and voyde of malice bad. BA) the needless repetition of words. in successive clauses. 3./ Simple in shew.--Macbeth./ and not the puddle in thy sea dispersed./ Kindness becommeth those of high regard/ Regardwith clemency a poor man's blindness---Fidessa.---The Faerie Queene.194 gradatio congeries But now I am cabin'd.4. bound in/ To saucy doubts and fears. 5.---Richard III. confin'd.. 16 My conscience hath a thousand several tongues. 1.---The Rape of Lucrece./ And every talecondemns me for a villain. a chiasmus on the level of words (AB. 657-658 pleonasm Sober he seemde. and very sagely sad.24 repetition of words.the end of a line or clause at the next beginning repeating anadiplosis a heaping together and piling up of many words that have a similar meaning crave reward/ Reward me not unkindly: think on kindness. Book 1.. a tautology on the level of a Thy sea within a puddle's womb is hearsed./ And to the ground his eyes were lowly bent./ And every tonguebrings in a several tale.3.29 . in reverse antimetabole grammatical order. cribb'd.
---Charles V If you have a friend. I can. yet doubts. I will. and German to my horse. French to men. what damned minutes tells he o'er/ Who dotes. Italian to women.--Othello. this I say to you as your friend. 3.3.169 isocolon tautology chiasmus . I do/ arrangement of clauses or Leave following that which it is sentences in ascending gain to miss. 47 repetition of phrases or clauses of equal length and corresponding grammatical structure needless repetition of the same idea in different words. yet strongly loves. for an old friend is to be preferred before a new friend. pleonasm on the level of a sentence or sentences reversal of grammatical structures or ideas in sucessive phrases or clauses. which do not necessarily involve a repetition of words I speak Spanish to God. I must.---The Garden of Eloquence. 49 But O. suspects.phrase Figures of Repetition (clauses and ideas) Definition Example auxesis I may. keep your friend.---Astrophil and order of importance Stella.
.3 hysteron proteron hypallage My dame that bred me up and bare reversal of temporal order me in her wombe.---The Arte of English Poesie.--Shakespeare Sonnets.2... and prov'd. a very woe.---Othello. 5. 1.---The Garden of . 129 periphrasis While memory holds a seat/ In this distracted globe. a joy propos'd.2. 142 a reversal of words which Open the day./ Before. behind a dream. a substitution of more words for less A bliss in proof.96 Figures of Unusual Word Order Definition arrangment by reversal of ordinary word order./ Nor scar that whiter skin of hers than snow.---Hamlet.407 hyperbaton Yet I'll not shed her blood..4.antithesis repetition of clauses or idea by negation the replacement of a single word by several which together have the same meaning. 5. usually confined to the transposition of two words only departure from ordinary word order Example anastrophe Figures pedantical---Love's Labour's Lost. and see if it be seems to change the sense the window.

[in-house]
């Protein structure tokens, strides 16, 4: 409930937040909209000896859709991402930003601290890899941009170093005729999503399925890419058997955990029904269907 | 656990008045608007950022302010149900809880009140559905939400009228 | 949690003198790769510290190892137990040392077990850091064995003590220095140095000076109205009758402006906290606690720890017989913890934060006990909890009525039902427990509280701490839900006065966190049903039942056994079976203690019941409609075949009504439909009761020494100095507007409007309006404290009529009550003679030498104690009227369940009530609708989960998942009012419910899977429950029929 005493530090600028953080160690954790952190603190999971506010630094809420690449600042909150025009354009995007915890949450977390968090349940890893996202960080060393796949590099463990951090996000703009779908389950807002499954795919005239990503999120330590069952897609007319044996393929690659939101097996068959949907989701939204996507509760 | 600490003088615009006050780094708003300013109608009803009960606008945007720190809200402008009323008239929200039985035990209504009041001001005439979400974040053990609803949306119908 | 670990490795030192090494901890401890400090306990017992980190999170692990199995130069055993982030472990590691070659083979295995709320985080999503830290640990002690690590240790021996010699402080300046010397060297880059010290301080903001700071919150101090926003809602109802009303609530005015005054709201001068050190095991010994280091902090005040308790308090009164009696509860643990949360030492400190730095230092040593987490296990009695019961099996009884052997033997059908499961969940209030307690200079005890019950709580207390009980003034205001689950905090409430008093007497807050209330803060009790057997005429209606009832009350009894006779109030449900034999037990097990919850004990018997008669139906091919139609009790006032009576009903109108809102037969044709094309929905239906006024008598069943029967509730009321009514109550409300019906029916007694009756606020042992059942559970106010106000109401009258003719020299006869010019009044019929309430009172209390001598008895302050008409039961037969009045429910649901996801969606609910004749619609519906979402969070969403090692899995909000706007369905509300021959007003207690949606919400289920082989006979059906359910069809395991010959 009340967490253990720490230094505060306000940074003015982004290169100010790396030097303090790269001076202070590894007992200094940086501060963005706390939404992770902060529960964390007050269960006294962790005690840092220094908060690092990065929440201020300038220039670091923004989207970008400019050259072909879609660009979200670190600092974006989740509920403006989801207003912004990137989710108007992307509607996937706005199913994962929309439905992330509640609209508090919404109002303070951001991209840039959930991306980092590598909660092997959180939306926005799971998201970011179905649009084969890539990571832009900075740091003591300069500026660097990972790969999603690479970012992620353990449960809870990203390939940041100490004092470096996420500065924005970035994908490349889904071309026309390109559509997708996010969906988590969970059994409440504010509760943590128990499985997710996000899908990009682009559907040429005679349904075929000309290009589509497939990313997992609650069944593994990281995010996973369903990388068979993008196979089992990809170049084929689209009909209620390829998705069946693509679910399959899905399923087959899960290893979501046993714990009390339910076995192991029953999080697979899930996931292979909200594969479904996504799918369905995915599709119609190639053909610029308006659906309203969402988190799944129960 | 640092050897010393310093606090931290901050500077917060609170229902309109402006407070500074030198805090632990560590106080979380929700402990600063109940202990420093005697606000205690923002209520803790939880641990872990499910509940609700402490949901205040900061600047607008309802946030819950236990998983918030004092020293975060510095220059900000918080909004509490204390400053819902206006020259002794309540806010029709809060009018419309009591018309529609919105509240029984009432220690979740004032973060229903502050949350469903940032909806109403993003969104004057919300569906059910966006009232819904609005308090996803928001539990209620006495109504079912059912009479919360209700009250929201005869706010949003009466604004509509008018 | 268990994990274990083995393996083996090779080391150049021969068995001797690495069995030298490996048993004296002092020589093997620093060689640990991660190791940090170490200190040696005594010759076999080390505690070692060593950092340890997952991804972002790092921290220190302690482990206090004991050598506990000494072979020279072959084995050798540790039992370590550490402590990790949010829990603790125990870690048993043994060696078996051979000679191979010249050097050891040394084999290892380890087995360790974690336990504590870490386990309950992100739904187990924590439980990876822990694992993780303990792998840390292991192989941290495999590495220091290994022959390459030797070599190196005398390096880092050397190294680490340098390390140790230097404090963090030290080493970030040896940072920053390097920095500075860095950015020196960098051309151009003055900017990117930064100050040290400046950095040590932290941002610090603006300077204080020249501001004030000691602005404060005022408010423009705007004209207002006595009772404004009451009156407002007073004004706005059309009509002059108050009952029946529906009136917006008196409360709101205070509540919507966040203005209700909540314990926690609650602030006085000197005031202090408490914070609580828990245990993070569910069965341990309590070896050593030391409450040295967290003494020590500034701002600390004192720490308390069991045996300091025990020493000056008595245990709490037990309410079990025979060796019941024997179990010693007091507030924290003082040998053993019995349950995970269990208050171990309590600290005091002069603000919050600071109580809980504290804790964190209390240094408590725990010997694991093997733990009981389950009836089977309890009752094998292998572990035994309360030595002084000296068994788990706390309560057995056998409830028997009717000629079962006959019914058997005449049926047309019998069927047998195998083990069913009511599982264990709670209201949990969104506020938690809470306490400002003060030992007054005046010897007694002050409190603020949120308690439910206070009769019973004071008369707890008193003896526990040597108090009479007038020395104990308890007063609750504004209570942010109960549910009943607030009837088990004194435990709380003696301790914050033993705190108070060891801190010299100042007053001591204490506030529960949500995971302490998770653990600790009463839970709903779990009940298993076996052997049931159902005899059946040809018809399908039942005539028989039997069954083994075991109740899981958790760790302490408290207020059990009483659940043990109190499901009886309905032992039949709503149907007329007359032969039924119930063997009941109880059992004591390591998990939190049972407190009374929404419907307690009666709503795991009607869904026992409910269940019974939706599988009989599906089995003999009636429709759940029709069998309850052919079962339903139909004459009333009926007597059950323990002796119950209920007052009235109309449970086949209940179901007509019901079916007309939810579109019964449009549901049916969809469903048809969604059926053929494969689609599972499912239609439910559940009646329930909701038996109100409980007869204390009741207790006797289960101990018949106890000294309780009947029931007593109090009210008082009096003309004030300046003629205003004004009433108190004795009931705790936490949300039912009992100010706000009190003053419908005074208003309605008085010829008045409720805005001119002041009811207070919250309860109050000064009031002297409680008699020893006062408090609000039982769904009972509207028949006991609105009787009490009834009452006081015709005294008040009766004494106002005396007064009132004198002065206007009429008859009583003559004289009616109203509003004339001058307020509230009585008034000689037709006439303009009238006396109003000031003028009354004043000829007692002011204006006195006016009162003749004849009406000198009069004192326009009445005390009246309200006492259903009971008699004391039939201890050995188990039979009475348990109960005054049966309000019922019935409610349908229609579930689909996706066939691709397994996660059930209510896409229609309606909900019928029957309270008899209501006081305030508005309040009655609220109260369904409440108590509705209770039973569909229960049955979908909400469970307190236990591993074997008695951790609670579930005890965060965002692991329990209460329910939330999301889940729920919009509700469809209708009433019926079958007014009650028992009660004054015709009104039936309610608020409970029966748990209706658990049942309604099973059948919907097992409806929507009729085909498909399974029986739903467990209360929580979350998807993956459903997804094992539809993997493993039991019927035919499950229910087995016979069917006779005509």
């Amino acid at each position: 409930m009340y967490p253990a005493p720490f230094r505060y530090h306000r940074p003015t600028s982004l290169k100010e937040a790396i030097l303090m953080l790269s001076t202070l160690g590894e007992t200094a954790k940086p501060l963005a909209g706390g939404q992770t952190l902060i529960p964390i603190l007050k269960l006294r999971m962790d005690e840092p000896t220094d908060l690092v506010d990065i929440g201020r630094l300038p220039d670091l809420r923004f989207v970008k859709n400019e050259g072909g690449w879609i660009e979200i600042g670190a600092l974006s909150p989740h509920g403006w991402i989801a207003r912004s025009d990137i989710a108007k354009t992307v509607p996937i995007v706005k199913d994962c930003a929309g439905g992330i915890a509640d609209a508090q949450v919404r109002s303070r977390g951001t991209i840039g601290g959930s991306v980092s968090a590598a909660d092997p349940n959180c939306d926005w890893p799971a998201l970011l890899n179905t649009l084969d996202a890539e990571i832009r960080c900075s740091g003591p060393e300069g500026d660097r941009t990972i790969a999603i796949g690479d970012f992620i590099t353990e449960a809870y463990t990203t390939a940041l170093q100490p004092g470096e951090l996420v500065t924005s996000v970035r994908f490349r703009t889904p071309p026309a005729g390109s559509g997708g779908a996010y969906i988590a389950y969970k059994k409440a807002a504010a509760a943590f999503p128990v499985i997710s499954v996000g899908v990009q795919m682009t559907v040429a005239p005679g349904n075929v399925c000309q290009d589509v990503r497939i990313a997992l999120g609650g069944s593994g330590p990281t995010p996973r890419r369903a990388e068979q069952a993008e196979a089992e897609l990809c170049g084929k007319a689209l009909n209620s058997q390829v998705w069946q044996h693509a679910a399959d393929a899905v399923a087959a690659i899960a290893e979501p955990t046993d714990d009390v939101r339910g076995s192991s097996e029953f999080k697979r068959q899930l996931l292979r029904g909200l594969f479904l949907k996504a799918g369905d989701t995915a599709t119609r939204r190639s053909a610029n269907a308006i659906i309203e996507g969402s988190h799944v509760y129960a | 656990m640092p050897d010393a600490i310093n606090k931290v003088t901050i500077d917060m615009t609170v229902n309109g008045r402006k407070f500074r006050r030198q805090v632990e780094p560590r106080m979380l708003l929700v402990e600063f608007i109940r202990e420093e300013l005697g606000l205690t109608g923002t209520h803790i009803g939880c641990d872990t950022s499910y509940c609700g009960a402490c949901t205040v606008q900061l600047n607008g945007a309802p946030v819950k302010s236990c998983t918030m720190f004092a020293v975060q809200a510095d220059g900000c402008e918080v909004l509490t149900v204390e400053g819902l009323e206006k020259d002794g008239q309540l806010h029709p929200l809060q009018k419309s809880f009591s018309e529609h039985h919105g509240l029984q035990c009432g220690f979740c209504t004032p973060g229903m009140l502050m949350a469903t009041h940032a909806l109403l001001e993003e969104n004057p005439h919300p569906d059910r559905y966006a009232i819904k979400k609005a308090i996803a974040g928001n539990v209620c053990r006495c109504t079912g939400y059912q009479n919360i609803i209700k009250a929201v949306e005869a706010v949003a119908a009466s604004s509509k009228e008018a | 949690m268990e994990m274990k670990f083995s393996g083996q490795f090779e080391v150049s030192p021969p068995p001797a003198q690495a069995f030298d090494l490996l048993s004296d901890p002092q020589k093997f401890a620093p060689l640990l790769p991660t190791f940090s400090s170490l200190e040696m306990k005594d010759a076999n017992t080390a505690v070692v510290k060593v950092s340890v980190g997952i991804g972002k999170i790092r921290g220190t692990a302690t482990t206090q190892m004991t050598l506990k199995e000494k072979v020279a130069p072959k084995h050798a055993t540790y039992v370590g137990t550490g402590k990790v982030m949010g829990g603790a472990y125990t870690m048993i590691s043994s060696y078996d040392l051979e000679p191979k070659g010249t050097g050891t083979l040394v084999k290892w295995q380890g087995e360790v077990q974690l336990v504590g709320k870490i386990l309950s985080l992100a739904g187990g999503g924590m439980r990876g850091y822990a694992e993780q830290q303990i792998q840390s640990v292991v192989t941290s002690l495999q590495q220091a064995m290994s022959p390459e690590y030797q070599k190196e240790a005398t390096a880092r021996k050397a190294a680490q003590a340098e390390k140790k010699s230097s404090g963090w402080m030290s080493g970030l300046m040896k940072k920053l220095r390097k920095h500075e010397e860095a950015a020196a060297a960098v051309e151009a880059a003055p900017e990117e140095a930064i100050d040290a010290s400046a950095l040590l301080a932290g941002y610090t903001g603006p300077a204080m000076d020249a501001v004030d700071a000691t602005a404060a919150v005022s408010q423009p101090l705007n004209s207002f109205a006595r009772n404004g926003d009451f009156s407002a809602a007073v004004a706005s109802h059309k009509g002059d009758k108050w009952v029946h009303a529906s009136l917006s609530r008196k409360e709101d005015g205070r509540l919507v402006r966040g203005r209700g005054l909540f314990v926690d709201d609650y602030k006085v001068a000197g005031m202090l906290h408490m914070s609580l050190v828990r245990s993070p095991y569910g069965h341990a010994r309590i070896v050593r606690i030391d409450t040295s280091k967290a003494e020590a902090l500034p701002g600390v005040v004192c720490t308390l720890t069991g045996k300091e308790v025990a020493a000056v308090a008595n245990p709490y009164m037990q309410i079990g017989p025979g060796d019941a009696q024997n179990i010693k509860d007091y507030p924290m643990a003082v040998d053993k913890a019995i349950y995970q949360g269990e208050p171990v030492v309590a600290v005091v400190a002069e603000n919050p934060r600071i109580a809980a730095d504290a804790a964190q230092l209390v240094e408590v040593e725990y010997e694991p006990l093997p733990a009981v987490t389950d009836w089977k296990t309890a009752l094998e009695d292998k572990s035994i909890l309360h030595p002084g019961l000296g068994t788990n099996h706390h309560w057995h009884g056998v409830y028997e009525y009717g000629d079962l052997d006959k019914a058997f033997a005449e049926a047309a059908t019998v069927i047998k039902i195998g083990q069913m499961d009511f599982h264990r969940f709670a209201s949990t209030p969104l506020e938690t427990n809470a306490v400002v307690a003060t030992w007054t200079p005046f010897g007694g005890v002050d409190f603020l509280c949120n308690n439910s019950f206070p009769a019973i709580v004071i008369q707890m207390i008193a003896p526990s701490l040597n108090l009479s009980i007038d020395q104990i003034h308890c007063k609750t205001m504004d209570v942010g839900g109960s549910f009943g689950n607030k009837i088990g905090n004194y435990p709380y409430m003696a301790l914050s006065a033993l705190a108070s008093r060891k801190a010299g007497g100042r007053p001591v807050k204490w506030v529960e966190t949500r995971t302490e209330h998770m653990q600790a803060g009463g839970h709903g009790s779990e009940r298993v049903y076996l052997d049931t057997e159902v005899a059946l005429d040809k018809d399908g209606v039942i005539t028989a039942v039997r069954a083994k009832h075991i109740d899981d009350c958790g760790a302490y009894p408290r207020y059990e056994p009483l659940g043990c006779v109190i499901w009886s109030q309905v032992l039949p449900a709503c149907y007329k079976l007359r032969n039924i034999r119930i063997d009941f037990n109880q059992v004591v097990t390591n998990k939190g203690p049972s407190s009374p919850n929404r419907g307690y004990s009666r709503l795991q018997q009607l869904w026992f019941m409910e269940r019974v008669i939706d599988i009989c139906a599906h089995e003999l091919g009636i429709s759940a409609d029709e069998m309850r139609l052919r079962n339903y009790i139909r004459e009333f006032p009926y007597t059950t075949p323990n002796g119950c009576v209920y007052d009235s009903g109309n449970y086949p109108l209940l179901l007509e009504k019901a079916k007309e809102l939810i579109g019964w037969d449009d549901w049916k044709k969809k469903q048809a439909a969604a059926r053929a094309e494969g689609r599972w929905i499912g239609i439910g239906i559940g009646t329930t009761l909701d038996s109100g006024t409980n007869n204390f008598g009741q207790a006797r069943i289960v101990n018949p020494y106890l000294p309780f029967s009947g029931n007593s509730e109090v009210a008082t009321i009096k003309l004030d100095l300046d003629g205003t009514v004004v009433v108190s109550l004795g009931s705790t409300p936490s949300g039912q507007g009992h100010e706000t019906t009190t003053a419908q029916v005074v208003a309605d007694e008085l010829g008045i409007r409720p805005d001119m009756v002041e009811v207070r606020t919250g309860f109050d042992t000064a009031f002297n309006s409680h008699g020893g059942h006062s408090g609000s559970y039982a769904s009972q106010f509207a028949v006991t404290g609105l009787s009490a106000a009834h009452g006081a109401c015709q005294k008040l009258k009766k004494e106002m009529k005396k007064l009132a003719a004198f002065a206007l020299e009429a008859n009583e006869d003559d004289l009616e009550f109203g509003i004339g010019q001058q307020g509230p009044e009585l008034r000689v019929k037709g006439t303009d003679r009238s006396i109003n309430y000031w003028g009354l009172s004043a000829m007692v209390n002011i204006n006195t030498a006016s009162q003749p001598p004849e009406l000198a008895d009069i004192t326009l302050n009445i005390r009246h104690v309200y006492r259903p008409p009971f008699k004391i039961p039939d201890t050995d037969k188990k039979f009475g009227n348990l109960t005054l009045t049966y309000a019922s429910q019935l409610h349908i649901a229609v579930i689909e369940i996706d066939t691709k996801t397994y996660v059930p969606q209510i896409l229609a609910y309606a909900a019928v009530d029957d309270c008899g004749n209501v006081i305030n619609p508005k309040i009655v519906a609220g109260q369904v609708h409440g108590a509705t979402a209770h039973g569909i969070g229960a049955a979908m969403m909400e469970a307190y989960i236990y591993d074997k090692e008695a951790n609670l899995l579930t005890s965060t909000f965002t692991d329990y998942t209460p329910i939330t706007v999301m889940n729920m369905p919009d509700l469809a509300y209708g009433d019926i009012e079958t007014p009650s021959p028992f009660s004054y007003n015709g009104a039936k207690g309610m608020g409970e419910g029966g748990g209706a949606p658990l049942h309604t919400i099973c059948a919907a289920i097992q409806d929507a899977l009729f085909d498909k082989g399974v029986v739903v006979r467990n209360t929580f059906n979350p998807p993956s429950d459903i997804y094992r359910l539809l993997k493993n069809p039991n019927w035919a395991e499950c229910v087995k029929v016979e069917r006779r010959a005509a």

. that lucklesse love.Eloquence a word. gave them to an harlot more lasciviously. and with how wan a face!---Astrophil and aporia true or feigned doubt or deliberation about an issue correctio a correction or revision of previous words representing an prosopopoeia imaginary or absent person as speaking or . phrase. 109 Shameful it is--ay. or sentence inserted as an aside in a sentence complete by itself But now my Deere (for so love makes me to call you still)/ That love I say. 239 With how sad steps. I cannot well declare.---The Garden of Eloquence./ How silently. thou climb'st the skies.---The Rape of Lucrece. if the fact be known.--Elementorum rhetorices libri.. removed them from the Roman people more wickedly or altered them more presumptuously. 141 parenthesis Figures of Thought adynaton Definition the impossibility of expressing oneself adequately to the topic Example Words cannot convey how much your letters have delighted me. 44f Whether he took them from his fellows more impudently. that works me all this ill. O Moon.---The Arte of English Poesie.
./ She married--O most wicked speed: to post/ With such dexterity to incestuous sheets.153 ...acting. attributing life. either present or absent Stella. 31 apostrophe Within a month. speech or inanimate qualities to dumb or inanimate objects a diversion of discourse from the topic at hand to addressing some person or thing.2.--Hamlet. 1..